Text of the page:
By Timothy Frank, ANC Historian
As we commemorate the Tomb of the Unknown Soldier centennial, today we highlight one of the individuals who played—literally—a key role in the 1921 funeral ceremony: Army bugler Frank Witchey.
S. Sgt. Frank Witchey sounds Taps at the newly completed Tomb, April 12, 1932. (National Archives)
Staff Sergeant Frank Witchey spent thirty years of his life becoming “[t]he old ‘maestro’ of the trumpet, the daddy of the bugle and No. 1 windjammer of the Third Cavalry” (in the words of a 1935 Army press release). Born on a farm in Iuka, Kansas, on September 11, 1891, Witchey enlisted in the Army in 1908 and reported to the Third Cavalry Regiment, where he was assigned to the band and made a band sergeant in 1917. He and his regiment served on the U.S.-Mexico border until they shipped off to France after the United States entered World War I.
After nearly two years in France, Witchey returned to the United States and received an assignment with Headquarters Troop, Third Cavalry, based at Ft. Myer, Virginia, near Arlington National Cemetery. There, Witchey began serving as sergeant bugler of the regiment, a post he held until 1938. His position afforded him the honor of sounding Taps at many notable ceremonies and funerals. The first such ceremony in a list documented by then-Colonel Jonathan M. Wainwright, Commander, 3d Cavalry regiment, was the burial of the Unknown Soldier at Arlington National Cemetery.
Precisely at noon on November 11, 1921, Witchey sounded the trumpet call to “attention” three times, followed by two minutes of silence observed nationwide. The funeral of the Unknown Soldier, over which President Warren G. Harding presided, was broadcast via telephone lines from Arlington’s Memorial Amphitheater to Madison Square Garden in New York City and the Civic Auditorium in San Francisco, enabling thousands of people to hear it. At the conclusion of the ceremony, Witchey stepped forward and sounded Taps, which was followed by a 21-gun salute.
The following day, Witchey purchased his bugle from the Army for $2.50. On it, he began to engrave the names of important events at which he had sounded Taps, starting with the burial of the Unknown Soldier. The New York Times later called Witchey’s instrument “the most famous bugle in the United States Army.”
Over nearly two decades of service, Witchey sounded Taps at the funerals of President Woodrow Wilson (1924), Lt. Gen. Nelson Miles (1925), Maj. Gen. Leonard Wood (1927), and former President William Howard Taft (1930), to name just a few. Sounding Taps for the last time in uniform, he performed his final official act on May 19, 1938, on the drill field of Ft. Myer, in a tribute to the deceased members of the Third Cavalry Regiment on its 92nd birthday. Col. Wainwright wrote him, “Perhaps you, more than any soldier in the Army, are nationally known as a bugler because your sounding Taps at so many important funerals…. But to me, your service has been more valuable in training many, many buglers for the regiment, and thus materially aiding in upholding its esprit and traditions. Good buglers, and lots of them, promote these factors in any military organization.”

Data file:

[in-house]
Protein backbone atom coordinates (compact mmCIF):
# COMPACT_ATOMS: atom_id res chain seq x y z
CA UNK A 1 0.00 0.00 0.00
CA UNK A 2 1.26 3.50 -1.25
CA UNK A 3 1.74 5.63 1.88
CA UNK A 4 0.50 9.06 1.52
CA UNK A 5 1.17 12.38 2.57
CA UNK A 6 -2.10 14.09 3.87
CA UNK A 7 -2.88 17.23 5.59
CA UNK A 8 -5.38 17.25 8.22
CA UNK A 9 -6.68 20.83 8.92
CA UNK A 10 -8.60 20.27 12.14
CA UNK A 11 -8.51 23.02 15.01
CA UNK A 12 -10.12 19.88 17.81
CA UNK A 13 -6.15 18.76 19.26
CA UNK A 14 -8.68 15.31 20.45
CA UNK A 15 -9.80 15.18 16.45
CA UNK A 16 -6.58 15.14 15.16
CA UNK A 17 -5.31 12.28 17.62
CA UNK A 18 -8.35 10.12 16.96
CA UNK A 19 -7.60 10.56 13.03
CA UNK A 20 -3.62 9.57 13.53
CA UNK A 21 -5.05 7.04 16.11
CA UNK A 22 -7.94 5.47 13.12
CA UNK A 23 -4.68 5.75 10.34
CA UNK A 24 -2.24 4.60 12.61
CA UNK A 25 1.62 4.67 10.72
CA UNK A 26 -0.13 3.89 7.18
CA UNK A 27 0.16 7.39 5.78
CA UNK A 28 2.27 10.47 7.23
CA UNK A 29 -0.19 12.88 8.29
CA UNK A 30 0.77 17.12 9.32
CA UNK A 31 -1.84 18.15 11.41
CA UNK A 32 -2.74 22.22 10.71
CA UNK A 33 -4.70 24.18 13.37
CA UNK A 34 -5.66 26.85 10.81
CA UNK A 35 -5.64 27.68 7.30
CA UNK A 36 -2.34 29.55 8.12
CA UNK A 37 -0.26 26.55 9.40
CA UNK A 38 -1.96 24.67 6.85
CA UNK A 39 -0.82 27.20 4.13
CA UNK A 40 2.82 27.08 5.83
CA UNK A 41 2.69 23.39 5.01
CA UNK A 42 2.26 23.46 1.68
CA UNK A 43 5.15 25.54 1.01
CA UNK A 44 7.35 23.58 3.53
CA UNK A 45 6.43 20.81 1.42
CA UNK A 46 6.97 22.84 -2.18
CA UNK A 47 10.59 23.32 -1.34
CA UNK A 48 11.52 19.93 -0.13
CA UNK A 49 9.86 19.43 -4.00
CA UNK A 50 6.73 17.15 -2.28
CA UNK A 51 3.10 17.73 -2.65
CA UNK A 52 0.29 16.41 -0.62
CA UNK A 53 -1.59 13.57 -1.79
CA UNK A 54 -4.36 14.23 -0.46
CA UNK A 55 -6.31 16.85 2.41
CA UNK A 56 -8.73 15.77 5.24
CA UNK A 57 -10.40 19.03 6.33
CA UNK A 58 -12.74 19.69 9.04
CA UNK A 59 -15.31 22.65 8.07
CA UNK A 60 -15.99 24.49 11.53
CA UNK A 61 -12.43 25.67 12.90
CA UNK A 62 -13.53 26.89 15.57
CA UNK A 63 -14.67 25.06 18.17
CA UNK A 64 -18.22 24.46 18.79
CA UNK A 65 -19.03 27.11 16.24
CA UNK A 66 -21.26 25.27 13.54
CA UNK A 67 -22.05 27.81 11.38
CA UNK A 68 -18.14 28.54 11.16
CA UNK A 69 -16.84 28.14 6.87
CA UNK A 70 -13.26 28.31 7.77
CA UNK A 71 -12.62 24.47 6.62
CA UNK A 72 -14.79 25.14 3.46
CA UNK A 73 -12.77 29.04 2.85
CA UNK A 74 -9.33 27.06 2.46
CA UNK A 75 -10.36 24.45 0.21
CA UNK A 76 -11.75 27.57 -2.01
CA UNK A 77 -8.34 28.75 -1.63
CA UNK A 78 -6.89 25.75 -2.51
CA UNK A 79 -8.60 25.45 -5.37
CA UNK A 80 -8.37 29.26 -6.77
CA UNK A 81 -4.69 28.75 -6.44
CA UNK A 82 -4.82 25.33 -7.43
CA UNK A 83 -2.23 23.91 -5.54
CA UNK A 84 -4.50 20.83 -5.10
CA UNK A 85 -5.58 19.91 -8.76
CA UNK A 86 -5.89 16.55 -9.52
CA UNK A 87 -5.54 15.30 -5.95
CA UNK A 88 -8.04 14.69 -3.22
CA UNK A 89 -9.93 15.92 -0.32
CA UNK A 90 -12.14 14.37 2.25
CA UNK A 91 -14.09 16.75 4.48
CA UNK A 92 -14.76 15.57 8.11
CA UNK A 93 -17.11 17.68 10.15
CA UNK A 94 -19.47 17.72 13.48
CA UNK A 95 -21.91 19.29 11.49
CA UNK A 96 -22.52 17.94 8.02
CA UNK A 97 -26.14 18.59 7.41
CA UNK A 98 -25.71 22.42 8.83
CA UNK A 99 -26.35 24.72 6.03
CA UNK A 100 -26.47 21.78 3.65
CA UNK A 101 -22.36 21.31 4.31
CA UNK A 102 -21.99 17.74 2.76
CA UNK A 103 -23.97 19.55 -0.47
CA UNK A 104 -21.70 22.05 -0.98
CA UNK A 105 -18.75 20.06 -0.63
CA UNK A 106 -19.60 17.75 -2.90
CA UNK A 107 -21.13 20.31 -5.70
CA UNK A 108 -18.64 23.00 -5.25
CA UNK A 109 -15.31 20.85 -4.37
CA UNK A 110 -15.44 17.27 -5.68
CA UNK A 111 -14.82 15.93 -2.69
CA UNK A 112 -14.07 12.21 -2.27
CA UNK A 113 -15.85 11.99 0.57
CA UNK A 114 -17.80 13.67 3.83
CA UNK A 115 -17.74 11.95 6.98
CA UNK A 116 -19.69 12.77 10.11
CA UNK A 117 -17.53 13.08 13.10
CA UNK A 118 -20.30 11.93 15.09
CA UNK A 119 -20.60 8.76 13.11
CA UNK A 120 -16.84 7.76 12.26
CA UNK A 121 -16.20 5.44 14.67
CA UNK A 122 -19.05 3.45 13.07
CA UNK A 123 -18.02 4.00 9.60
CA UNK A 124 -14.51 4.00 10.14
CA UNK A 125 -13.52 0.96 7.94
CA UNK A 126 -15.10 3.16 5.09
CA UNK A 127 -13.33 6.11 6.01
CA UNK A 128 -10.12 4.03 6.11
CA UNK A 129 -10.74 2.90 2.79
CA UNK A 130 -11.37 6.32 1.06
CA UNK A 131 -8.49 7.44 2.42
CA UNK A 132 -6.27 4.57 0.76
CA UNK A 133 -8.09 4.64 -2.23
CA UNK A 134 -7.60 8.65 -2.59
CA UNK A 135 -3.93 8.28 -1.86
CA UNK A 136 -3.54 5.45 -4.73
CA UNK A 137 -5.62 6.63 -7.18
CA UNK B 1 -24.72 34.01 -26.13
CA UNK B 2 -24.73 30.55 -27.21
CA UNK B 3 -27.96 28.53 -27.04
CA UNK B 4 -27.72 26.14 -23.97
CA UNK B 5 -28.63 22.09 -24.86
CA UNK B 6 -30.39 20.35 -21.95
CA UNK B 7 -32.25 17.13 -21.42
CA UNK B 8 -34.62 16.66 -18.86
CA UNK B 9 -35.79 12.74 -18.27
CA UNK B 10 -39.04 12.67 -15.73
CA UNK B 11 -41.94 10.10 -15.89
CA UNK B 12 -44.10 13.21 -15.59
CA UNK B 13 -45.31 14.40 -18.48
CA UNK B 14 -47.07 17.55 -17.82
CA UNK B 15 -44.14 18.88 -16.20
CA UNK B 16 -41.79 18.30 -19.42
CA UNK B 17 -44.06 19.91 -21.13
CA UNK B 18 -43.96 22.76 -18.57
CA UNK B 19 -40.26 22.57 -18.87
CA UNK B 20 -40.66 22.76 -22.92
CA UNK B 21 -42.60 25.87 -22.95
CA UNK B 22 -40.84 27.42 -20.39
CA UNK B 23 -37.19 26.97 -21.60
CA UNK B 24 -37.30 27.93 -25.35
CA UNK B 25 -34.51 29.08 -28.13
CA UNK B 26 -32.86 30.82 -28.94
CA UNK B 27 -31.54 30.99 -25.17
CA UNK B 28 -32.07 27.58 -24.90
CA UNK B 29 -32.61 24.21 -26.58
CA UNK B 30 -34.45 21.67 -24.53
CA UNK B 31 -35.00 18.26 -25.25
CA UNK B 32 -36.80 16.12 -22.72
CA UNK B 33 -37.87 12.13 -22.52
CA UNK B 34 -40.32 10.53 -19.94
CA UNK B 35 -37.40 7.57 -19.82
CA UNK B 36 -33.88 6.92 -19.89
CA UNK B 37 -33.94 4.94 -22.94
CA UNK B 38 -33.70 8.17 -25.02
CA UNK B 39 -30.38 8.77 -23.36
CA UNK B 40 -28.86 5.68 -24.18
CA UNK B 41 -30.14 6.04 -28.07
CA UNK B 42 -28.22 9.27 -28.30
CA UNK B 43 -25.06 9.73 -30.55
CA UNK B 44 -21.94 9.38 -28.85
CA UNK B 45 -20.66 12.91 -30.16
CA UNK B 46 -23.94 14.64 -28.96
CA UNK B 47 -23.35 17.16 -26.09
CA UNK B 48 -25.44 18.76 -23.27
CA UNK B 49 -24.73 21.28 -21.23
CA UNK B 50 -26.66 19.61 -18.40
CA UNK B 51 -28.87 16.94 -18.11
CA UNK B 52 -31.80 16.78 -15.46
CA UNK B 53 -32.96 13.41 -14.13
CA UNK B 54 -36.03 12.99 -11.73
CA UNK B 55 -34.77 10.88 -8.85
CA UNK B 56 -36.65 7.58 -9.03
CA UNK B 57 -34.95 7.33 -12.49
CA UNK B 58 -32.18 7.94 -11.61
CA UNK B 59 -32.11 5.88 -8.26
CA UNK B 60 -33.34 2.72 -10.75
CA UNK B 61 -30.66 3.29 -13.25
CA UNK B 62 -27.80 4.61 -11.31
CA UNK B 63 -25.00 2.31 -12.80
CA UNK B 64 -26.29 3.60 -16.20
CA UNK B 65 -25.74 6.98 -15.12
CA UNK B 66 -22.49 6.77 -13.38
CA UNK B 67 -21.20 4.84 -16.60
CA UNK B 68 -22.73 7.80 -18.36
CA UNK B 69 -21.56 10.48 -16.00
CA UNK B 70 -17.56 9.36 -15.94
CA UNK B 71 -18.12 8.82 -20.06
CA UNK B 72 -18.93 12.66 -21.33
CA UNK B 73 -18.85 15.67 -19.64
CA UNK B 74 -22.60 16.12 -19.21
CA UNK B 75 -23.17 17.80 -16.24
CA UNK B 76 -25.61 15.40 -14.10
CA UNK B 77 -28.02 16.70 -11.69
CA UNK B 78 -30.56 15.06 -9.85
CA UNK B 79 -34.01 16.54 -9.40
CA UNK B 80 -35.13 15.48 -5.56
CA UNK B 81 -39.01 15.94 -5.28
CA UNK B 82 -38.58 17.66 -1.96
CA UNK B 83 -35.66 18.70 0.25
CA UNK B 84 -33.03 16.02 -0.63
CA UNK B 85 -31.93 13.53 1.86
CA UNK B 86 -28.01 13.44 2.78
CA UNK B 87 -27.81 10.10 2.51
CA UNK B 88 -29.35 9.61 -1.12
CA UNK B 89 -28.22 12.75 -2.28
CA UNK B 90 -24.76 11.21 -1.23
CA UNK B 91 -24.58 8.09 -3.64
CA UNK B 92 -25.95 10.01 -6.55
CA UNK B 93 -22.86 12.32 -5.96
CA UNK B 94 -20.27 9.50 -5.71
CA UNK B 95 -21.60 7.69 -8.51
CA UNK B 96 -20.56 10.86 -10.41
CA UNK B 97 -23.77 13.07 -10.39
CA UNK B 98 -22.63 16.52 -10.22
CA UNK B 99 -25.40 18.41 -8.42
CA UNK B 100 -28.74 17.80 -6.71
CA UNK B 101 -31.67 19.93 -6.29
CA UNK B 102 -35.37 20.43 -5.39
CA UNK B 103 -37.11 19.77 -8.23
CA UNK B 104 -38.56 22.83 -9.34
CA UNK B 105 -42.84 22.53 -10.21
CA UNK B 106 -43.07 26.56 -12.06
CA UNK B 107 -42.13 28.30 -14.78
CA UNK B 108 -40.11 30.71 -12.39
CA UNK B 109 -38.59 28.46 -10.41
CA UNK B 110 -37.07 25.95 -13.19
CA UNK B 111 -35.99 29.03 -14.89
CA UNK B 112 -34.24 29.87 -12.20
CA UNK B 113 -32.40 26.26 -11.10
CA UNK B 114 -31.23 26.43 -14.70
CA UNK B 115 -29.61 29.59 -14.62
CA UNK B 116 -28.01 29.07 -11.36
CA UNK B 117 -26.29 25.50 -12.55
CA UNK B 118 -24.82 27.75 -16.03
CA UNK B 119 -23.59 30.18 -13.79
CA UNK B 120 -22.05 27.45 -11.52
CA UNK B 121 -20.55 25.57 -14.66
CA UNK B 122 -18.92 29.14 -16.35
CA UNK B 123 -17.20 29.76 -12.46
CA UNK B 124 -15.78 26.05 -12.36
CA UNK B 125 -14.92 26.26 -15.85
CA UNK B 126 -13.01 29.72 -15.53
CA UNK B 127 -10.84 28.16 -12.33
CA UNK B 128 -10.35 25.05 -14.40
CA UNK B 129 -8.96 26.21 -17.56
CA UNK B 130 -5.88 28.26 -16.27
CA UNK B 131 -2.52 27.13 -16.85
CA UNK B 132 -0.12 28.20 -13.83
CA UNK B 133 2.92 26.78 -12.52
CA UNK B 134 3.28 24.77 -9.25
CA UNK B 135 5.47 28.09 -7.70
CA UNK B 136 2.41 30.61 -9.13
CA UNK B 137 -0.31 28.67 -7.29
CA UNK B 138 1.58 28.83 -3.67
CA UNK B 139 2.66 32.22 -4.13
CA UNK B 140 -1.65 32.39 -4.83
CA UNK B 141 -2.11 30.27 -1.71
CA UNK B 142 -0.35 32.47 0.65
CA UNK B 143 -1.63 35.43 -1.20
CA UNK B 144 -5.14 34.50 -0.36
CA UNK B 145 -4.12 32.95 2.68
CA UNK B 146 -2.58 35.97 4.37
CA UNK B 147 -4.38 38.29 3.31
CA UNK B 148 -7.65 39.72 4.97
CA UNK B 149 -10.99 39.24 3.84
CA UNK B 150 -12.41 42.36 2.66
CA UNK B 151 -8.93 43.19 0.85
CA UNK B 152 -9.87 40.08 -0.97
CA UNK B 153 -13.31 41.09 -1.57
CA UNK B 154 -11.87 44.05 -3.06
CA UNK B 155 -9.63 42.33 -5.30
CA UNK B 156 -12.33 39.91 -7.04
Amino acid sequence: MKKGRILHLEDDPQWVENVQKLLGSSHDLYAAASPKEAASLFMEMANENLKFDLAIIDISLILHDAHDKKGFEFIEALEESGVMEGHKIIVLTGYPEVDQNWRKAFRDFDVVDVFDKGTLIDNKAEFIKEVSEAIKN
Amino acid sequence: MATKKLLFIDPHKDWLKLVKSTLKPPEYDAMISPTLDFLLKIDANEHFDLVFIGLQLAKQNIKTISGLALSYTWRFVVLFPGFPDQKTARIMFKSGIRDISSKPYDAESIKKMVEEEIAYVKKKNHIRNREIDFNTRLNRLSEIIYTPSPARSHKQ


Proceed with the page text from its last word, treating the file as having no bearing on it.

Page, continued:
Witchey at the Tomb on Armistice Day, November 11, 1929. (Library of Congress)
After 30 years in uniform, Witchey retired as a technical sergeant in June 1938. He would have retired as a master sergeant, but a December 1937 War Department general order reorganized rank structure. This affected Witchey’s retirement rank: instead of retiring with a pension of $135 per month, Witchey received only $94 per month as a technical sergeant. Witchey later described this loss as his only bad break in the Army. Looking back on his career shortly after his retirement, he noted, “I do hate to leave, but retirement of older soldiers helps the younger men who are coming up through the grades. I have always believed in retirement after a man has served 30 years in the Army; to stay on only takes away chances of advancement from younger men.” By retiring when he did, Witchey made way for younger buglers to make their own mark on history.
After his retirement from the Army, Witchey routinely received requests to sound Taps at events and funerals. He served as the national trumpeter for the Veterans of Foreign Wars (VFW) in 1937-1938. In that role, he sounded Taps when Edward Younger, who had selected the World War I Unknown, placed the VFW wreath at the Tomb of the Unknown Soldier on Armistice Day in 1938.
Witchey died on September 30, 1945 and was buried among his World War I comrades in Section 18 of Arlington National Cemetery on October 4, 1945. His widow, Margaret, died on July 5, 1973 and was buried with him four days later.
Witchey's bugle is now on view at the Memorial Amphitheater Display Room, as part of our exhibits for the Tomb of the Unknown Soldier Centennial Commemoration.
Selected Sources Consulted
• Arlington National Cemetery Historical Research Collection. Frank Witchey Scrapbook, Collection of Michael J. Mimna.
• McClallen, Mary Mabel. “Bugler….Soldier….Man!,” Our Army, September 1938.
• Mossman, B.C. and M.W. Stark, The Last Salute: Civil and Military Funerals, 1921-1969. Washington, DC: Department of the Army, 1991.
• “Program of the Ceremonies Attending the Burial of the Unknown and Unidentified American Soldier Who Lost His Life during The World War.” Arlington National Cemetery Historical Research Collection, Box 12, and online via HathiTrust.
• “Witchey, Who Sounded Taps For the Unknown Soldier, Retires.” Washington Post, June 5, 1938.